Gareth Bale in race to be fit for Spurs' away tie against Real Madrid

Gareth Bale in race to be fit for Spurs' away tie against Real MadridGareth Bale faces a race against time to be fit for Tottenham Hotspur's Champions League quarter-final first leg against Real Madrid on Tuesday week having being forced to withdraw from the Wales squad for Saturday's Euro 2012 qualifier against England with a hamstring strain.

The injury, which is a severe blow to Wales's hopes of causing an upset at the Millennium Stadium, came to light after Bale complained of tightness in his hamstring during a warm-up on Tuesday. When the 21-year-old winger was unable to take part in training on Wednesday, Wales sent him for a scan which revealed he had been carrying the injury at Spurs the previous week.

Bale played 90 minutes against West Ham United on Saturday but that was his first full game since 16 January, having been sidelined with a back problem for six weeks. He was struggling with his hamstring towards the end of that time and Spurs will be anxious that the latest setback could threaten his involvement at the Bernabéu.

Gary Speed, however, tried to offer a more positive prognosis. The Wales manager said Bale could feature against Real Madrid and also claimed that his decision to declare him unfit for the England game had reduced the risk of him picking up a serious injury that could have ended his season. "The decision was made last night as soon as we got the scan," said the Wales manager. "I think you can tell on the scans now with the fluid and blood that he was injured from last week. I'm no expert, but I'm sure it's only a 10-day thing."

Speed could have been forgiven for questioning the wisdom of Harry Redknapp's decision to keep Bale on the pitch throughout the game against West Ham, although he seemed determined to avoid becoming embroiled in a club versus country row with the Spurs manager.

There had been the potential for a major fall-out on Thursday morning, when Raymond Verheijen, the Wales assistant manager, wrote "the incompetent amateurs struck again" on his Twitter page. Spurs reacted angrily to Verheijen's comments, believing they were directed at them for their handling of the injury, but both the Dutchman and Speed have since clarified that he was referring to a newspaper article that incorrectly suggested Bale had strained his hamstring during training for Wales.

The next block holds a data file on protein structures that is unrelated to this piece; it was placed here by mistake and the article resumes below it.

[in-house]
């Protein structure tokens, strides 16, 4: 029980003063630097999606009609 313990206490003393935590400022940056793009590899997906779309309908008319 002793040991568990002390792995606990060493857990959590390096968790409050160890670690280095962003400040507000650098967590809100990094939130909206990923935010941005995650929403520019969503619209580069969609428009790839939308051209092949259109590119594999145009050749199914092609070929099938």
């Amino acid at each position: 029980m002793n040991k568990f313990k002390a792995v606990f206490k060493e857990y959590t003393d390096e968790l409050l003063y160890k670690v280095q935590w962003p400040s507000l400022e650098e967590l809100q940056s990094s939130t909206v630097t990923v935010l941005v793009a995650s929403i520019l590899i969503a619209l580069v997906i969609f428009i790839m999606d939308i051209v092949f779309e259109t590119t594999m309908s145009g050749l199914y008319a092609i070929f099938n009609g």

"It was a total misunderstanding. In no way did that refer to Tottenham," said Speed. "I can understand how it might be portrayed but I think the fact that it was reported that he did his hamstring in training on Wednesday, that was the incompetent bit." Asked whether he had told Verheijen, who in the past has used Twitter to voice his disapproval of Roberto Mancini's training methods at Manchester City, to rein in his comments, Speed replied: "Absolutely. It's caused an unnecessary problem but we've talked about it and nipped it in the bud. There will be no more tweeting of that sort."

Aware of the problems international managers have had with their club counterparts in the past, Speed seemed keen to keep Redknapp onside and build bridges with Tottenham. "We don't put any blame on Spurs. [Bale] was fit to play 90 minutes and played 90 minutes. He came to us, and maybe if we hadn't been so thorough in our testing, he may have played. But what we don't want is for him to play and then pull up and put himself out for the season. The player's welfare is of paramount importance and that's what's happened."

Speed did, though, reveal that Bale, who will continue to receive treatment in Wales, would have preferred to delay the decision. "He wanted to wait and see if he could give it a go," he said. "But the nature of the strain showed up on the scan. Although England is a huge game and we would want Gareth in, we don't want to be putting him back for the rest of the season. Spurs also have some massive games coming up."

The Wales manager described Bale's absence as a "big blow", although he added: "Any team in the world would miss a Gareth Bale but between now and the next three and a half years we're going to miss players, and if Wales are going to achieve anything we're going to have to cope. We've had a great week training and the lads are really up for it so it's not the end of the world."

Powered by article was written by Stuart James, for The Guardian on Thursday 24th March 2011 22.00 Europe/London © Guardian News and Media Limited 2010

Register for HITC Sport - Daily Dispatch